4. Silent Reading and Accelerated Reader Testing
  5. Assignments that are due soon for other classes (especially Language Arts)
  6. Assignments in the Gradebook that are missing or incomplete 
  7. Online Mesopotamia Exploration
Homework  Tomorrow is Friday! We have several assignments from the past week that need to be completed and 'turned in' tomorrow Friday, September 25, including: EdPuzzle: Mesopotamia: From Nomads to Farmers, Facts About Sumerian Society, and The Civilization of Sumer - Cognitive Content Dictionary

Wednesday, September 23, 2015

Mesopotamia: The Legend of Gilgamesh


Background on the Story of Gilgamesh  "The story of the god-man Gilgamesh is one of the oldest stories in the world; it was inscribed onto clay tablets over 5,000 years ago in Mesopotamia. There are many versions of the story but the first people who told it were called Sumerians and Gilgamesh was once their king. The people who lived in Mesopotamia discovered many things: irrigation, the wheel, the first codes of law, the 60-minute hour, and most important, writing. Without writing the epic of Gilgamesh would certainly have been lost. The Sumerians, and later other Mesopotamians such as the Akkadians, Babylonians, and Assyrians, wrote the story in cuneiform, the first script in the world." - Ludmila Zeman, Gilgamesh the King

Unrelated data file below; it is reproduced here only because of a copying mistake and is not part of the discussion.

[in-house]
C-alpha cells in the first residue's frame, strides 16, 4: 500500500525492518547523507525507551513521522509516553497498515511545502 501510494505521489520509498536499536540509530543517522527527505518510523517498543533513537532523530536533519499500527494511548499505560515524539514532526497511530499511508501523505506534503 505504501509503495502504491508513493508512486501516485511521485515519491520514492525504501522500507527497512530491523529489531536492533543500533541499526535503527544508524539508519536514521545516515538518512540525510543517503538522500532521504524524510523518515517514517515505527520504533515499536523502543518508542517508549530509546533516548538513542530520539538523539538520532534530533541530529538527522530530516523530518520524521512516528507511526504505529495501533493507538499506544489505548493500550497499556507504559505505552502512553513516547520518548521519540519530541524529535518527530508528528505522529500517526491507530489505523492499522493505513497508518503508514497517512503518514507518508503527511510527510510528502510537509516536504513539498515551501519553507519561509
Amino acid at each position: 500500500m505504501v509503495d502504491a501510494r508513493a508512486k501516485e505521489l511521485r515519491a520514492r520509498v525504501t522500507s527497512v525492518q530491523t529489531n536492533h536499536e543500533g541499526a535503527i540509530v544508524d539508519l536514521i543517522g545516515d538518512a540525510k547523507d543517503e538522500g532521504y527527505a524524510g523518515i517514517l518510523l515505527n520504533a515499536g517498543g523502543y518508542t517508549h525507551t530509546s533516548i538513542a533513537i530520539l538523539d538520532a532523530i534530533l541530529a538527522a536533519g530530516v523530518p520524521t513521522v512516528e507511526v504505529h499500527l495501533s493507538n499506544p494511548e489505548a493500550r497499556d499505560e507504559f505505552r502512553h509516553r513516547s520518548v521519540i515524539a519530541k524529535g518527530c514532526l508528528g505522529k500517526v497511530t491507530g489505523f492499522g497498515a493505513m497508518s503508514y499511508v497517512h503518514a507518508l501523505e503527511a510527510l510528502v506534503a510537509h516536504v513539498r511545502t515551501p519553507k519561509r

Read-Aloud: Gilgamesh the King  Today we will be reading together the story Gilgamesh the King, retold and illustrated by Ludmila Zeman. Some consider Gilgamesh to be the world's first literary superhero. As we read, see if you can find any connections or parallels between Gilgamesh and other superheroes you are familiar with.  

The British Museum Website: "Gilgamesh and the Cedar Forest"  Want to explore another tale of Gilgamesh and his adventures? Check out the interactive story of "Gilgamesh and the Cedar Forest" at the British Museum's website here.

Tuesday, September 22, 2015

Mesopotamia: The Civilization of Sumer (Day 2)


The Civilization of Sumer: Vocabulary Study  Today we are going to be studying the key vocabulary related to the 'Civilization of Sumer,' using the document The Civilization of Sumer - Cognitive Content Dictionary located in your Social Studies Google Classroom. We will be using an excerpt from our Social Studies textbook to help us understand the lesson's key words and concepts.